The American Civil Liberties Union issued the following press release today in support of Fredda Hollander and her appeal that will be heard by the Supreme Justice Court on Monday, November 2, 2009.
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SJC to Weigh Case on Rights of Journalists and Community Activists
ACLU supports reporter’s appeal, argues community journalists should be protected under state “anti-SLAPP” law

On Monday, November 2, the Supreme Judicial Court of Massachusetts is scheduled to hear an appeal by a journalist and neighborhood activist, Fredda Hollander, who was sued by a developer who claimed she defamed him in five statements she wrote in newspaper articles relating to government review of the developer’s activities in Boston’s North End neighborhood.

WHAT: Oral argument before Supreme Judicial Court of Massachusetts
WHERE: Monday, November 2, 2009, 9:00 a.m.
WHEN: Courtroom One, Second Floor, John Adams Courthouse, One Pemberton Square, Boston

The American Civil Liberties Union of Massachusetts has joined with the Citizen Media Law Project and the Lawyers Committee for Civil Rights of the Boston Bar Association in filing a friend-of-the-court brief supporting Hollander before the state’s high court, urging the Court to throw out the case against her.

A lower court judge denied Hollander’s “special motion to dismiss” the
lawsuit brought by developer Stephen Fustolo, ruling that because she was
paid for her work by a community newspaper, the Regional Review, she was not
protected under the state’s “anti-SLAPP” (Strategic Lawsuit Against Public
Participation) law, which was intended to protect the right to petition.

“We think that was an error,” said Sarah Wunsch, ACLU of Massachusetts staff
attorney, noting that the statute’s definition of protected petitioning
activity is very broad and includes speech aimed at bringing public
attention to issues being considered by government bodies, to encourage
government review of an issue, or which is likely to enlist public
participation to obtain government review.  Hollander’s writings should be
protected under those definitions, Wunsch said.

“The protections of the anti-SLAPP statute are very important in ensuring
that people aren’t frightened away by lawsuits when they get involved in
community issues,” said Paul Holtzman, attorney at the Boston law firm
Krokidas & Bluestein, who helped author the ACLU of Massachusetts amicus
brief.  “Journalists and employees for advocacy groups play a key role in
bringing attention to those issues, and they should be protected by the
statute just like anyone else, even if they are paid for their work,”
Holtzman said.

The Massachusetts Anti-SLAPP statute, G.L. c. 231, § 59H, was enacted by the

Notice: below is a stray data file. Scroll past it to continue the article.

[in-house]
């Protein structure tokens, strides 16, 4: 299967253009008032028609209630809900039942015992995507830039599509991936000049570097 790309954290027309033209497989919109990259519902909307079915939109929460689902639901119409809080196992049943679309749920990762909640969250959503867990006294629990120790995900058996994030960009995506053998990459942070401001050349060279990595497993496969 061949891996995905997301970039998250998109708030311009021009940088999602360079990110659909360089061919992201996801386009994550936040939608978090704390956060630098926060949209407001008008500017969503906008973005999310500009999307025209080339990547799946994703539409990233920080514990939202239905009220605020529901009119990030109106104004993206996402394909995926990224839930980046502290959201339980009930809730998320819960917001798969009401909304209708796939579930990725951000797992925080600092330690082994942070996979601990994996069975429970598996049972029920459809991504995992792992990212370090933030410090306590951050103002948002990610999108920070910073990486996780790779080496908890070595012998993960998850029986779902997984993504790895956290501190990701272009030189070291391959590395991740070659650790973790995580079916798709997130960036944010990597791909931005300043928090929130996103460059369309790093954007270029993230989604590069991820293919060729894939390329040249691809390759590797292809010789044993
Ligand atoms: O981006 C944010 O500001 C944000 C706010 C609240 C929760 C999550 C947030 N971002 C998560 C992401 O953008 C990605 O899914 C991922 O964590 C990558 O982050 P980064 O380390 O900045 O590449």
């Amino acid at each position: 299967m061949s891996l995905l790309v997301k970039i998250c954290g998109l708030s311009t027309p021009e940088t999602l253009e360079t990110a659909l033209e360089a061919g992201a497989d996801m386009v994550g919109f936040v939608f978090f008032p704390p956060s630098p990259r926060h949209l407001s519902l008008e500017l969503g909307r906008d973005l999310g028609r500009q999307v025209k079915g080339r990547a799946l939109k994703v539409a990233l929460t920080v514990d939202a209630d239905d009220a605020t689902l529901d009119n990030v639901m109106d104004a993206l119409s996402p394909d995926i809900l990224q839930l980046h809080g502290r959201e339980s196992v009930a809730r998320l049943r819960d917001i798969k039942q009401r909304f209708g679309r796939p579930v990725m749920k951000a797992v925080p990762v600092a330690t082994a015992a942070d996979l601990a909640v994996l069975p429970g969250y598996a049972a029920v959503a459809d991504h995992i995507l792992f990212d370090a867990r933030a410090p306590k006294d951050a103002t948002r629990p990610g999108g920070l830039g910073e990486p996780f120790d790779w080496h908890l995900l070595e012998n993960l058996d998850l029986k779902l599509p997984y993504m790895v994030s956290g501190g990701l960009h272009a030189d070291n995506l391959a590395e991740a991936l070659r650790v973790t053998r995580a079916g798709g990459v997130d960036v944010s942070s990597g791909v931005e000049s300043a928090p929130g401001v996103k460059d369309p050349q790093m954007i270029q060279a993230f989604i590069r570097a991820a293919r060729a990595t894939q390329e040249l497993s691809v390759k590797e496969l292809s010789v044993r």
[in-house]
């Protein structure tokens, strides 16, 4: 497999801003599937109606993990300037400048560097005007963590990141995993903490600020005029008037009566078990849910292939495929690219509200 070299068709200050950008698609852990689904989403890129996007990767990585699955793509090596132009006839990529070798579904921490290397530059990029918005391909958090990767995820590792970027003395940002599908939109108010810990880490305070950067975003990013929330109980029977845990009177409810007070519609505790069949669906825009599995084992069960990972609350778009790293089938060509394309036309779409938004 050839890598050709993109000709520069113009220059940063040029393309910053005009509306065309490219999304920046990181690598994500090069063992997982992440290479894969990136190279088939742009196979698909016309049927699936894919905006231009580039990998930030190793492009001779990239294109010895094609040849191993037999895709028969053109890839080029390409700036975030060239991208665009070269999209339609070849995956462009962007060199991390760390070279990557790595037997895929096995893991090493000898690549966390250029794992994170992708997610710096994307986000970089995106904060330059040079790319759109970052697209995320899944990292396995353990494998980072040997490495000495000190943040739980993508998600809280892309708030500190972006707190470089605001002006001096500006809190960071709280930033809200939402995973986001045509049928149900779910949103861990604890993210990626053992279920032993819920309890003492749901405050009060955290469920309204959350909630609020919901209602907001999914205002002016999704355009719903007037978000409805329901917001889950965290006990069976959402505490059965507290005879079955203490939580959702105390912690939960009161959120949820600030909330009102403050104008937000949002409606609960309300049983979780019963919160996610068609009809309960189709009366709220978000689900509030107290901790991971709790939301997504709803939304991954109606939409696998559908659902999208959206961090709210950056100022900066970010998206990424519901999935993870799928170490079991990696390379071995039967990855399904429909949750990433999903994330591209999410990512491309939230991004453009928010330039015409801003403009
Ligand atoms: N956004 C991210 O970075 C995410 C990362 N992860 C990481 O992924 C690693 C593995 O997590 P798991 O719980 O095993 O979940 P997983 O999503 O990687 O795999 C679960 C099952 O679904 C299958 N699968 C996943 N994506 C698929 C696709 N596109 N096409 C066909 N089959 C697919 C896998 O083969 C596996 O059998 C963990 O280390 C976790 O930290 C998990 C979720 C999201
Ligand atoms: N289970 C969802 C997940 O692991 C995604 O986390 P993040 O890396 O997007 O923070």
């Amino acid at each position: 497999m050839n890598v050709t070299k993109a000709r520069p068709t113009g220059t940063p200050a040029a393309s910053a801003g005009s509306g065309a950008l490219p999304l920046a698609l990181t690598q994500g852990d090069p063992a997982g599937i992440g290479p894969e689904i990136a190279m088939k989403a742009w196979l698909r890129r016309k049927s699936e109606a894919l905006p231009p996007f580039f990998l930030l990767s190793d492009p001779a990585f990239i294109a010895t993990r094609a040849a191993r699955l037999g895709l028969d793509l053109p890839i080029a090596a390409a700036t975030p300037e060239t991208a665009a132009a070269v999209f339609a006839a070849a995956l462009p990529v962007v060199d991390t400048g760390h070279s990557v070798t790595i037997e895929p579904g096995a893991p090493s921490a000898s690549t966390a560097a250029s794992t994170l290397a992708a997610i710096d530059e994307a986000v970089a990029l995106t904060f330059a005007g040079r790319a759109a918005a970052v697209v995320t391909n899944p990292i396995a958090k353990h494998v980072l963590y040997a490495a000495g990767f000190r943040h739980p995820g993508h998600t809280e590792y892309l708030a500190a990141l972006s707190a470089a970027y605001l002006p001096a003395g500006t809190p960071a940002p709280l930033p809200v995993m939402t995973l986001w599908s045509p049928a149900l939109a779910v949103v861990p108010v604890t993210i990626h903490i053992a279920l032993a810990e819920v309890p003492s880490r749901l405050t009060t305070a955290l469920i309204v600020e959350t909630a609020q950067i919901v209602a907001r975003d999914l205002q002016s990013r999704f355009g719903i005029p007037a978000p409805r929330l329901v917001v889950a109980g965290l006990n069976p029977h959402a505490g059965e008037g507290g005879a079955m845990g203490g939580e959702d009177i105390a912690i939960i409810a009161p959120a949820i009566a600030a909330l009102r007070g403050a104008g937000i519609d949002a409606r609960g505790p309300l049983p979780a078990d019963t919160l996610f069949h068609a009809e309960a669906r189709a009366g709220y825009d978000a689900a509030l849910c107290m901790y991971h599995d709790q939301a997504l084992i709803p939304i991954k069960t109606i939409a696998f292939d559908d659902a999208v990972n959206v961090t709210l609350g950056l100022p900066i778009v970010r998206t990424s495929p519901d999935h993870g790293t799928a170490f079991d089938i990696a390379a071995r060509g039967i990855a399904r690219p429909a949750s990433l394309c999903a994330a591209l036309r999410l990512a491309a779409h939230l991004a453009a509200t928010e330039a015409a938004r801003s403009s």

legislature in 1994 in order to help prevent lawsuits aimed at punishing
people for exercising their freedom to petition the government.  Enacted
over two vetoes by Governor Weld and the vigorous opposition of real estate
and business interests, the law is especially important because it provides
that the SLAPP suits should quickly be dismissed if the petitioning activity
was not baseless.  In addition, the plaintiff must pay the attorneys fees of
a SLAPP defendant who succeeds on a “special motion to dismiss.”  This
provision has given considerable strength to the now-explicit statutory
protection given to the First Amendment right to petition through the
anti-SLAPP law.

The Preamble to 1994 House Doc. No. 1520 states the legislature’s purposes:
The Legislature finds and declares that full participation by persons and
organizations and robust discussion of issues before legislative, judicial,
and administrative bodies and in other public fora are essential to the
democratic process, that there has been a disturbing increase in lawsuits
brought primarily to chill the valid exercise of the constitutional rights
of freedom of speech and petition for the redress of grievances, and that
such litigation is disfavored and should be resolved quickly with minimum
cost to citizens who have participated in matters of public concern.”

The ACLU of Massachusetts was one of the main organizations that sought the
passage of the anti-SLAPP law, after receiving pleas for help from people in
a number of communities who had been sued after signing petitions seeking
environmental review of developer plans.

The case to be heard on Monday is Fustolo v. Hollander, No. SJC-10485.  In
addition to Wunsch and Holtzman, another attorney on the joint ACLU of
Massachusetts/Citizen Media/Lawyers Committee brief is Christopher Bavitz,
an attorney with the Cyberlaw Clinic at Harvard Law School which is
affiliated with the Berkman Center for Internet & Society. Fredda Hollander
is represented by Boston attorney Harvey S. Shapiro, who will be arguing for
her before the court.

CONTACT:
Sarah Wunsch, Staff Attorney, 617-482-3170 x323, swunsch@aclum.org
Christopher Ott, Communications Director, 617-482-3170 x322, cott@aclum.org

See also:
North End Reporter Takes Developer’s Lawsuit to Mass Supreme Court

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